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Muslim rebels hold 20 hostages in Zamboanga City, Philippines

A soldier is helped by comrades after being injured during skirmishes with rebels in Zamboanga City on September 9.

Story highlights

  • Officials: Six dead during clashes with Muslim rebels in southern Philippines
  • At least 20 people taken hostage in mainly Christian town of Zamboanga City
  • Moro National Liberation Front want autonomous region for Muslims
  • The MNLF signed 1996 peace deal but some members continue violent struggle

As many as 400 armed Muslim rebels are holding at least 20 people hostage in a southern Philippine city after coming ashore by boat, authorities said Monday.

Philippine police and armed forces have blockaded the areas of Zamboanga City, a mainly Christian city on the southern coast of Mindanao, where the rebels are holed up, Mayor Isabelle Climaco-Salazar told CNN. She said the rebels had planned to march on the city hall.

City officials hope to talk to the rebels, who are believed to be from the Moro National Liberation Front, to try to negotiate the hostages' release, she said.

The MNLF, a separatist movement founded in 1971 by Nur Misuari with the aim of establishing an autonomous region for Muslims in this mainly Catholic country, signed a peace deal with the central government in Manila in 1996 -- though some of its members have broken away to continue with a violent campaign.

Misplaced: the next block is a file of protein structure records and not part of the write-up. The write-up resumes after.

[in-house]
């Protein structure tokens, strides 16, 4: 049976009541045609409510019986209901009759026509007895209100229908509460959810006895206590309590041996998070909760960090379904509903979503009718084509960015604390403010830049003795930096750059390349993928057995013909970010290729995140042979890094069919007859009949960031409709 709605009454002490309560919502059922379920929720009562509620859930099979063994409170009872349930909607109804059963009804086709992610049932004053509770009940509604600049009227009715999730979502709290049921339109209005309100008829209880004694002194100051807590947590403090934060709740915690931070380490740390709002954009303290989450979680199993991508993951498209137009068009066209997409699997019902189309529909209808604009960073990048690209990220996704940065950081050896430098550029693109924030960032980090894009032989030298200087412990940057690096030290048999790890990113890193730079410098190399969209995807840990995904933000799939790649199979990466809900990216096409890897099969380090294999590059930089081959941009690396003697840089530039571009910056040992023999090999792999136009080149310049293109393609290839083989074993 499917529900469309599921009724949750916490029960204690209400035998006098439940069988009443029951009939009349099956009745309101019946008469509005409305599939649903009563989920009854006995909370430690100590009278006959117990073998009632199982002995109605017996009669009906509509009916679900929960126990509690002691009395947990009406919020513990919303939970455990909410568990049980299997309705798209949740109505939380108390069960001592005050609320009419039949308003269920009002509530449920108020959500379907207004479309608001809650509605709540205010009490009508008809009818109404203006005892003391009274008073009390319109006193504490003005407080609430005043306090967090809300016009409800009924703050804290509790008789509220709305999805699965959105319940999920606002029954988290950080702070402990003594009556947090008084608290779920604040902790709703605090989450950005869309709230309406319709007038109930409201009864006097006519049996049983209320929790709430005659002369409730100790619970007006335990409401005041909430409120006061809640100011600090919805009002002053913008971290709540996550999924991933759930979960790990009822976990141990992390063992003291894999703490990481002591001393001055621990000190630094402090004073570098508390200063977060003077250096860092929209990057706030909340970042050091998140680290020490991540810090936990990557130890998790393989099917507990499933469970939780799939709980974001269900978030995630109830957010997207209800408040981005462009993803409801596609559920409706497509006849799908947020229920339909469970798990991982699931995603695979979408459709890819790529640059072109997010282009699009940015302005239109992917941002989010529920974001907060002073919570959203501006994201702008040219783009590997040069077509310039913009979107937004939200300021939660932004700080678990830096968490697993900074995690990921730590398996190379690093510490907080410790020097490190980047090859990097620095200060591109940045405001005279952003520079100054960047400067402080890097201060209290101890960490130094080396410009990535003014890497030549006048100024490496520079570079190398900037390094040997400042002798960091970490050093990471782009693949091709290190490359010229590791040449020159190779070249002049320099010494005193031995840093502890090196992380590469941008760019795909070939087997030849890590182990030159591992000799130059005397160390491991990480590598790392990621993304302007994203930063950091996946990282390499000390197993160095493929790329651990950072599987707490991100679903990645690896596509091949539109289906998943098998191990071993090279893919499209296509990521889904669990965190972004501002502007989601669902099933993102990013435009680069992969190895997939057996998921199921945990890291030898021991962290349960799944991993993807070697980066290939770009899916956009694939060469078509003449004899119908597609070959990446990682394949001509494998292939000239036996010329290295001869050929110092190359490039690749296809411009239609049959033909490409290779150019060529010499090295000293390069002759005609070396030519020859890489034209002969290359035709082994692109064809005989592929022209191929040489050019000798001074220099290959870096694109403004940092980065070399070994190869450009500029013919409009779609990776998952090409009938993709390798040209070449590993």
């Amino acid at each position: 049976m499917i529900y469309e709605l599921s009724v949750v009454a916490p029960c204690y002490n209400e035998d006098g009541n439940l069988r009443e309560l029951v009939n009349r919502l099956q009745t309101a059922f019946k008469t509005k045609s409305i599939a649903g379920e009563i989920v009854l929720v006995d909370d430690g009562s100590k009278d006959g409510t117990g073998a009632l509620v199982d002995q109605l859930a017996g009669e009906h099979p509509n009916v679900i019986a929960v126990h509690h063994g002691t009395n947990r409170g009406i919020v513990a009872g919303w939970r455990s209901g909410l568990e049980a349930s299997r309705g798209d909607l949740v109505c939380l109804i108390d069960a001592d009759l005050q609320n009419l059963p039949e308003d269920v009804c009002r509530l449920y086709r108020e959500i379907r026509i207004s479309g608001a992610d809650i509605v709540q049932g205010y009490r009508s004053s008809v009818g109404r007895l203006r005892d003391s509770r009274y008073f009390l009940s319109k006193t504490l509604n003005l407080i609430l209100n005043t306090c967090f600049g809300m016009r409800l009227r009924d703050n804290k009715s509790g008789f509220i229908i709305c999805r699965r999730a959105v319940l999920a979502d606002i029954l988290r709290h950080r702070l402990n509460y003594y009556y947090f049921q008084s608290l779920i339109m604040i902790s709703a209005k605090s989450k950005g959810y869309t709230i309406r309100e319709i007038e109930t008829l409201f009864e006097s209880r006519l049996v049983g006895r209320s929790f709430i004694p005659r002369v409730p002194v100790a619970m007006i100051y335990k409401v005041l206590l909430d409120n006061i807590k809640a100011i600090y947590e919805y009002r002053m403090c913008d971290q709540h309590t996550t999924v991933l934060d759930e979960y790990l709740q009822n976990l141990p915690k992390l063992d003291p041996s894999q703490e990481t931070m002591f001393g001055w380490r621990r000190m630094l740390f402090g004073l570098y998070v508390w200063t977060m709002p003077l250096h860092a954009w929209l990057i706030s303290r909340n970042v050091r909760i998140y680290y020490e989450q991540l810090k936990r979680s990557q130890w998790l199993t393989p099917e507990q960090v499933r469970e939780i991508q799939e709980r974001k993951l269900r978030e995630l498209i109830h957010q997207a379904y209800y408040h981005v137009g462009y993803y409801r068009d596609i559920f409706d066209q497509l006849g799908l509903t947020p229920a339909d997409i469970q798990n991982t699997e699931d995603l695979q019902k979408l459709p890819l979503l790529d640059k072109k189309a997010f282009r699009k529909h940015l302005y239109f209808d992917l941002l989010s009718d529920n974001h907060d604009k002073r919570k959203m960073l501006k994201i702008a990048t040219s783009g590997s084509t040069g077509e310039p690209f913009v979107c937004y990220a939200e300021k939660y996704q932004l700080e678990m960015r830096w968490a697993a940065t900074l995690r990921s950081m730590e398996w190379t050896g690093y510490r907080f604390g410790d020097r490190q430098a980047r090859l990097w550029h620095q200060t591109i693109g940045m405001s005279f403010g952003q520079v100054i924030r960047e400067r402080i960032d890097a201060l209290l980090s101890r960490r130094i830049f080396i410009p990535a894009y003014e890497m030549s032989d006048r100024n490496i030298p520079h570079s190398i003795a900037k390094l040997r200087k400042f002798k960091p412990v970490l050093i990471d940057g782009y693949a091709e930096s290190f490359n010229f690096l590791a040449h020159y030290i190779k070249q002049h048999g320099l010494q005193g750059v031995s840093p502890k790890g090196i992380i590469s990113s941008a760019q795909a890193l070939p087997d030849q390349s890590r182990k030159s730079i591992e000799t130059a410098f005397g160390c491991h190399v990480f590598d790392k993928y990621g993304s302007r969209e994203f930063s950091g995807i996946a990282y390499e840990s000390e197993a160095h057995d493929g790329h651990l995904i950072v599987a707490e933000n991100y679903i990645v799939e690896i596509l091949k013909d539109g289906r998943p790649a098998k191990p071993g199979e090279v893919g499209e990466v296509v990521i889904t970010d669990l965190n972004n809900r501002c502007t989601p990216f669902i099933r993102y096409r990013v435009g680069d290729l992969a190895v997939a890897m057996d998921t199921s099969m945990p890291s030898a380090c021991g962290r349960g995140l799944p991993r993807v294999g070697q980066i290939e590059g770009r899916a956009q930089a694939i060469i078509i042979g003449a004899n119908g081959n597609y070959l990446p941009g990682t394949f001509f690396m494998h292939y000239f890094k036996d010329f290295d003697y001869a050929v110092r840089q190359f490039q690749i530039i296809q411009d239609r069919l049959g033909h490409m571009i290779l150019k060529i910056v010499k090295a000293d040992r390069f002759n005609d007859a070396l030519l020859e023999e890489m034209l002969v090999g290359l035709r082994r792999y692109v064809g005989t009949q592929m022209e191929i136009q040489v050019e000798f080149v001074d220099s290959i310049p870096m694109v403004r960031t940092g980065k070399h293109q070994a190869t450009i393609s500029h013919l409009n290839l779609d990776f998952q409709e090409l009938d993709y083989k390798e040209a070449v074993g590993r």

According to a statement issued by Climaco-Salazar, the current crisis began at around 4.30 a.m. local time when government forces clashed with armed rebels heading for the city by boat. Six people, including a policeman, a navy serviceman and four civilians, were killed during the course of these clashes.

The statement added that six districts in this coastal city of 800,000 people have been affected by the "infiltration of alleged MNLF members," with 20 hostages taken in the district of Santa Catalina.

    In a televised press conference Monday, a police spokesman said a further 200 people were currently stranded in the city because of the blockade by security forces. They are not being classified as hostages.

    No demands have been made by the rebels, he added.

    Under the terms of the 1996 agreement, Misuari was named as governor of an expanded Autonomous Region in Muslim Mindanao (ARMM). He served until 2001.

    Last month Misuari issued a "declaration of independence" for the Moro nation -- referring to Mindanao's indigenous Muslim population -- after complaining that the MNLF had been left out of a recent wealth-sharing agreement with an another insurgent group, the Moro Islamic Liberation Front (MILF), which has fought for decades to set up an independent Islamic state on the resource-rich island of Mindanao.

    READ: rebels agree to wealth-sharing deal